posted by adamvasco at 4:42 AM on March 12, 2008


One thing about British political cartoons: they tend not to follow the American habit of labelling every damn element. Really, cartoonists: if you have to label an elephant 'GOP', the tall black guy 'OBAMA', the woman 'HILLARY' and the old white man 'McCAIN', consider a job that doesn't involve the graphic arts.

(Bell talks about this, among other things, in a piece written about a 2003 visit to a cartoonists' convention in the US.)

It'll be interesting to see how his handling of the presidential candidates evolves, because it usually takes a while for him to 'get' them: the Bush of 2000 was more of a likeness, and the little chimp just sort of emerged in 2001.

What I love about Bell, though, is his ability to create an ongoing personal cartoon vocabulary while drawing deeply upon his predecessors (Low, Gillray, sometimes Hogarth) as well as all manner of artworks. My favourite, which is in mono on browning newsprint, is a parody of Chinese posters: Prescott the dog exhorts acrowd under a banner of Blair, waving a slipper, as banners around him proclaim vapid slogans: 'CLEAN SIERRA', 'PRESSED PYJAMAS', 'TIDY PEOPLE IN SENSIBLE FOOTWEAR'.
posted by holgate at 10:26 AM on March 12, 2008


holgate: from the article you linked: -
The net result of this timorousness, which is not exclusive to the New York Times by any means, is that Bush gets away with lies and murder while the press beats itself up about the ethics of Jayson Blair, the young, black, New York Times journalist who notoriously faked stories.
I don't think this would have made an American Newspaper.
posted by adamvasco at 11:25 AM on March 12, 2008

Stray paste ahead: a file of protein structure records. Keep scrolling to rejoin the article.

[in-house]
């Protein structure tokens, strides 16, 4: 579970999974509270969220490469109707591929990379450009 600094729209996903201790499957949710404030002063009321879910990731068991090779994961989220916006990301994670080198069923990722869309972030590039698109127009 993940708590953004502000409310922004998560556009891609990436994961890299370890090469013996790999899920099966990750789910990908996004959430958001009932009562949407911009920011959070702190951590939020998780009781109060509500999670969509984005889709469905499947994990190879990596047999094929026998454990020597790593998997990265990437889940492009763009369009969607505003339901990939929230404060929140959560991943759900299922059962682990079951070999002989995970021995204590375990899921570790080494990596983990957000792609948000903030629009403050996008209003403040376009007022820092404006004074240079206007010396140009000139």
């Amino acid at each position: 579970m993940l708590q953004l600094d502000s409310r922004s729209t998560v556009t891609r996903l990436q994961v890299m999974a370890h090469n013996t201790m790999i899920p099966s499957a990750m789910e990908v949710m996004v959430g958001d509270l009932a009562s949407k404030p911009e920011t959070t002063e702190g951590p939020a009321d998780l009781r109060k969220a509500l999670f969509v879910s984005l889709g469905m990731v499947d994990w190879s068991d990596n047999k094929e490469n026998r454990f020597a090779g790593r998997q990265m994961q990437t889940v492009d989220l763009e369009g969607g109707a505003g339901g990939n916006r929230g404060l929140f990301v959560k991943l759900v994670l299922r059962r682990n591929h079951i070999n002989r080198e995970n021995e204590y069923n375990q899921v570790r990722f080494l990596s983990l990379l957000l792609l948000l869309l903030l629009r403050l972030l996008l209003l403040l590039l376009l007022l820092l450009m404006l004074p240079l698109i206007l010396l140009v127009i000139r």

No, it wouldn't.

I'm not sure what I think of that particular Bell cartoon. I'm not exactly comfortable with it, because it's representative of Bell when he doesn't really have a handle on a figure: it's quite superficial, short on caricature, and overly broad. But I'm also aware of the one big taboo on free expression in the US, when it comes to presidents or candidates and assassination.

Most people in Britain don't know much about Obama, but what they do know is the fate of those typically mentioned in the same sentence as him -- JFK, RFK, MLK. The black, bleak idea that America's most talented political figures end up getting shot is commonplace. And so Bell's 'going there', to a place that most Americans don't like thinking about.
posted by holgate at 9:43 AM on March 13, 2008


Not only "going there" but maybe also with the thought that "Power tends to corrupt, and absolute power corrupts absolutely." Obama is also going to be a target for every muck raker and shit sifter. He seems to be selling the American dream. What will happen if /when he is elected and it all begins to go pear shaped; as the grave problems of the war, the economy, unemployment immigration etal. all become his problems?
Its a troubling cartoon, I agree, but that is what makes it a good, but not a great cartoon. It certainly makes a person think as is shown by your response here. It makes a person think as well as have just a gut reaction, and that can't be bad.
posted by adamvasco at 3:12 AM on March 14, 2008